I bronsålderns gränsland: Uppland och frågan om östliga kontakter
- Datum: 2017-01-14 kl 13:15
- Plats: Geijersalen, Engelska parken - Humanistiskt centrum, Uppsala
- Doktorand: Ojala, Karin
- Om avhandlingen
- Arrangör: Institutionen för arkeologi och antik historia
- Kontaktperson: Ojala, Karin
In archaeological research, the province of Uppland has often been viewed as the northern ‘periphery’ of the Nordic Bronze Age region. At the same time, many researchers have also emphasized the distinctive and ‘independent’ regional character of Uppland and northern Mälardalen. Throughout the twentieth century, Late Bronze Age contacts between Uppland and areas to the east – especially Finland, the Baltic countries and Russia – were much discussed and played an important role in the creation of Mälardalen as a distinctive Bronze Age region.
This dissertation examines how images of the Late Bronze Age in the Mälardalen region, more specifically Uppland, have been formed from the late nineteenth century until today, and how views on eastern contacts have affected interpretations of Bronze Age Uppland.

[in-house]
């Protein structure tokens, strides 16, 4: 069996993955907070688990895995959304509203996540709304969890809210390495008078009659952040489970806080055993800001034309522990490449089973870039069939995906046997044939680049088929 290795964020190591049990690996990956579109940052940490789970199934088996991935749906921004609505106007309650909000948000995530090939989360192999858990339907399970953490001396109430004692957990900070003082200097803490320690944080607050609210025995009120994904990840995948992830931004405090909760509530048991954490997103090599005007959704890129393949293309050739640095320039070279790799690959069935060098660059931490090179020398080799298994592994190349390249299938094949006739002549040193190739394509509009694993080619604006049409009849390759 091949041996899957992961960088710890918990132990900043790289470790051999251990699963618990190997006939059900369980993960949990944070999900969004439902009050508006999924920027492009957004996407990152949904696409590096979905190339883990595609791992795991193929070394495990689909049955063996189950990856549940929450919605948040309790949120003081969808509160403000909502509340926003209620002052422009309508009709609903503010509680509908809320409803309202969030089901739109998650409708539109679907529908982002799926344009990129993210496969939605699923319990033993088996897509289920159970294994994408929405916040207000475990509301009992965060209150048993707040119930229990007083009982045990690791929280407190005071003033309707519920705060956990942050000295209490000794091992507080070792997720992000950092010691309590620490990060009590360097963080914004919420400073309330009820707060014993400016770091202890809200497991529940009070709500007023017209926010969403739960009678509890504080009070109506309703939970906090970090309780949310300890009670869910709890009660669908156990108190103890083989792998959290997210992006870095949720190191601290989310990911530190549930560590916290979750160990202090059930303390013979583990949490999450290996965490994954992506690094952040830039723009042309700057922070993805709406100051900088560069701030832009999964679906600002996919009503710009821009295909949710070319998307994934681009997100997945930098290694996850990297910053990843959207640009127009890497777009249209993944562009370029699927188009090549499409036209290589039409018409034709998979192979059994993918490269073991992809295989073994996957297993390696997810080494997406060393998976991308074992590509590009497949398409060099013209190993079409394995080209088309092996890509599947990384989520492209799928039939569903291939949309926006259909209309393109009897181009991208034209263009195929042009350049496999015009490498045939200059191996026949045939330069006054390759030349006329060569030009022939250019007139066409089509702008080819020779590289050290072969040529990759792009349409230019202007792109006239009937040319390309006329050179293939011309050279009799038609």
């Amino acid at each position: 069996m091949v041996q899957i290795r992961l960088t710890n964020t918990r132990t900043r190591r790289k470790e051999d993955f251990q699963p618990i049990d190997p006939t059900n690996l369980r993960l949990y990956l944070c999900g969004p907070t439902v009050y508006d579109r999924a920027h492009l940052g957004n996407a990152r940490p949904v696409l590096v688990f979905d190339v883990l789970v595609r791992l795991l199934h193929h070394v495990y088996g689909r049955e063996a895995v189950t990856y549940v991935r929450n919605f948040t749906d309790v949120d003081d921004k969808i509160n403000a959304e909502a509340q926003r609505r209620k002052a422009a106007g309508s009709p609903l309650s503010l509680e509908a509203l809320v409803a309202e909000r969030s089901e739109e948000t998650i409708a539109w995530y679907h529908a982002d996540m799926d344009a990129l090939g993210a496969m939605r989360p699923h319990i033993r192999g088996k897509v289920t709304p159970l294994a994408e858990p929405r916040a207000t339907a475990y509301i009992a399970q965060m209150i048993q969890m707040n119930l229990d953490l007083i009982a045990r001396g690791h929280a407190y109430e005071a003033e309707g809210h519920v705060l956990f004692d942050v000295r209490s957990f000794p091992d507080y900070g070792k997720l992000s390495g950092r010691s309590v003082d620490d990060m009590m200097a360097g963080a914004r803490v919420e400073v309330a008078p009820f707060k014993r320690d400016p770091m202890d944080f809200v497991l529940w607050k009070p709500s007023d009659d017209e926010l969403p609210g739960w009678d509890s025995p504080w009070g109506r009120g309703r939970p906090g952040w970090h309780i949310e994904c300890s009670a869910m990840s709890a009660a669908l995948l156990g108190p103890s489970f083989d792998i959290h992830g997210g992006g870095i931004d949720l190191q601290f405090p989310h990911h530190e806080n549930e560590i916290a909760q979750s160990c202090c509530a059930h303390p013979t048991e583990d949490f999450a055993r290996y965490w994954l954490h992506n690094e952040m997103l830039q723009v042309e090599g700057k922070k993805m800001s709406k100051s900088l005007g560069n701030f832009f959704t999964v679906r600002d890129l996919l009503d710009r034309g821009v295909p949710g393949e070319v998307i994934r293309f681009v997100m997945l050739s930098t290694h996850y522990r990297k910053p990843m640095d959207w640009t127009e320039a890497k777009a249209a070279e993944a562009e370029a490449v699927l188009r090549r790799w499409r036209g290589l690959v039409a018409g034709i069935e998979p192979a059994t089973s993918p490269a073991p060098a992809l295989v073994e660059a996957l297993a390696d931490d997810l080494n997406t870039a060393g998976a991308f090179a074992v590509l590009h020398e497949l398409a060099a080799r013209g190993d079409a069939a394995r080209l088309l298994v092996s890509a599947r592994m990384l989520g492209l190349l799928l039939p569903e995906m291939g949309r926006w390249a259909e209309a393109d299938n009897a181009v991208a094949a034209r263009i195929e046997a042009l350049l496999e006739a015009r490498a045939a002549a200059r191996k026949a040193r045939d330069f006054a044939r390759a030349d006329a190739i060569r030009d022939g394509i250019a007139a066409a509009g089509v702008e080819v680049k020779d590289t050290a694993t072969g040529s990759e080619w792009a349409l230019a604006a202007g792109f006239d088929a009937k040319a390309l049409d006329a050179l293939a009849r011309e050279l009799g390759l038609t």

The study consists of three parts: 1) A critical discussion on political dimensions of archaeology and archaeological concepts of contact, interaction, similarity and difference, with a special focus on Bronze Age research. 2) A historical examination of representations of the Late Bronze Age in Mälardalen and Uppland, including a discussion about contacts with northern Sweden and a case study of Broby, a Late Bronze Age site near Uppsala. 3) An analysis of debates on contacts between Mälardalen and areas further to the east, through case studies of bronze axes, so-called Mälar celts and Ananino celts, ceramics and inhumation burials. In the analysis, special focus is placed on the Volga-Kama region in Russia and archaeological research in Russia and the Soviet Union.
The study shows that discussions on contacts and interaction between ‘East’ and ‘West’ have, in many ways, been affected by the changing political situation during the twentieth and early twenty-first centuries. Knowledge about archaeological research in Russia and the Soviet Union has been very limited among archaeologists in Sweden. In order to further investigate the character and importance of eastern contacts during the Late Bronze Age, more collaboration and exchange between researchers in the different countries is needed. Furthermore, in order to better understand eastern contacts, it is also necessary to investigate in greater depth the relations between Mälardalen and northern Sweden.